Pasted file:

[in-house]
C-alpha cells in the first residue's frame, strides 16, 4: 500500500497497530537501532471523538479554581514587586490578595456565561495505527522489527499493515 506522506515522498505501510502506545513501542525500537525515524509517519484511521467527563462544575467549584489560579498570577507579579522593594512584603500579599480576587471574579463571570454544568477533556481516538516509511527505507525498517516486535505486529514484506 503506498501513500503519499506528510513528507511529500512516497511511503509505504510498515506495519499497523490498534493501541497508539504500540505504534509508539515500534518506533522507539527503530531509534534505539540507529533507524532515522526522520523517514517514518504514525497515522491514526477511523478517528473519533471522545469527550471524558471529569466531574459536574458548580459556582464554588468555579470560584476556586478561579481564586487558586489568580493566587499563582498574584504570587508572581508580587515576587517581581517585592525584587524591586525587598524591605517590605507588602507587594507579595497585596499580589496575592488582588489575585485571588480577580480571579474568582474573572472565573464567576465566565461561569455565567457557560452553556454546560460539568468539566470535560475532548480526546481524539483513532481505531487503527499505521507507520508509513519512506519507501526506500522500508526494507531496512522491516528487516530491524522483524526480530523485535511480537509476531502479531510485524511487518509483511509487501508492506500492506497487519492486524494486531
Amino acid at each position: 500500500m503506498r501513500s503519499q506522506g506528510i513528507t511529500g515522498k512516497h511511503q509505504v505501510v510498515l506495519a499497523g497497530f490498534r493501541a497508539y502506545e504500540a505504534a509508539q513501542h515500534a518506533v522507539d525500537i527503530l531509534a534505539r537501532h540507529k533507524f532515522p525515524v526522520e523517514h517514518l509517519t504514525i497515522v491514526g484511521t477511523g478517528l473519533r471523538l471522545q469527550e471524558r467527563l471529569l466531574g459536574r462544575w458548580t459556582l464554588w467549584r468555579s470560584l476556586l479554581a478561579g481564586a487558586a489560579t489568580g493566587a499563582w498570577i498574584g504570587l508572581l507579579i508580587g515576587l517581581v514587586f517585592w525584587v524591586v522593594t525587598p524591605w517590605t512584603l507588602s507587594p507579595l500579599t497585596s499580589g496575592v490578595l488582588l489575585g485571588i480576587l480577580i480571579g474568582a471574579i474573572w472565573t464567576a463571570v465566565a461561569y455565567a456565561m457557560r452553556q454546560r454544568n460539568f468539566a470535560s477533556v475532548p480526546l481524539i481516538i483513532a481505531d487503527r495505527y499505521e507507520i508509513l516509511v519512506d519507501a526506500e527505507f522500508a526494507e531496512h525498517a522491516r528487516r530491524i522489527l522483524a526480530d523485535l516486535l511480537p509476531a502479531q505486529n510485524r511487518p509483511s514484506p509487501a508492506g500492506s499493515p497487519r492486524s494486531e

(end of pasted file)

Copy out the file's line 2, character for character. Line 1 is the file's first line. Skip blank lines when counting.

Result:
C-alpha cells in the first residue's frame, strides 16, 4: 500500500497497530537501532471523538479554581514587586490578595456565561495505527522489527499493515 506522506515522498505501510502506545513501542525500537525515524509517519484511521467527563462544575467549584489560579498570577507579579522593594512584603500579599480576587471574579463571570454544568477533556481516538516509511527505507525498517516486535505486529514484506 503506498501513500503519499506528510513528507511529500512516497511511503509505504510498515506495519499497523490498534493501541497508539504500540505504534509508539515500534518506533522507539527503530531509534534505539540507529533507524532515522526522520523517514517514518504514525497515522491514526477511523478517528473519533471522545469527550471524558471529569466531574459536574458548580459556582464554588468555579470560584476556586478561579481564586487558586489568580493566587499563582498574584504570587508572581508580587515576587517581581517585592525584587524591586525587598524591605517590605507588602507587594507579595497585596499580589496575592488582588489575585485571588480577580480571579474568582474573572472565573464567576465566565461561569455565567457557560452553556454546560460539568468539566470535560475532548480526546481524539483513532481505531487503527499505521507507520508509513519512506519507501526506500522500508526494507531496512522491516528487516530491524522483524526480530523485535511480537509476531502479531510485524511487518509483511509487501508492506500492506497487519492486524494486531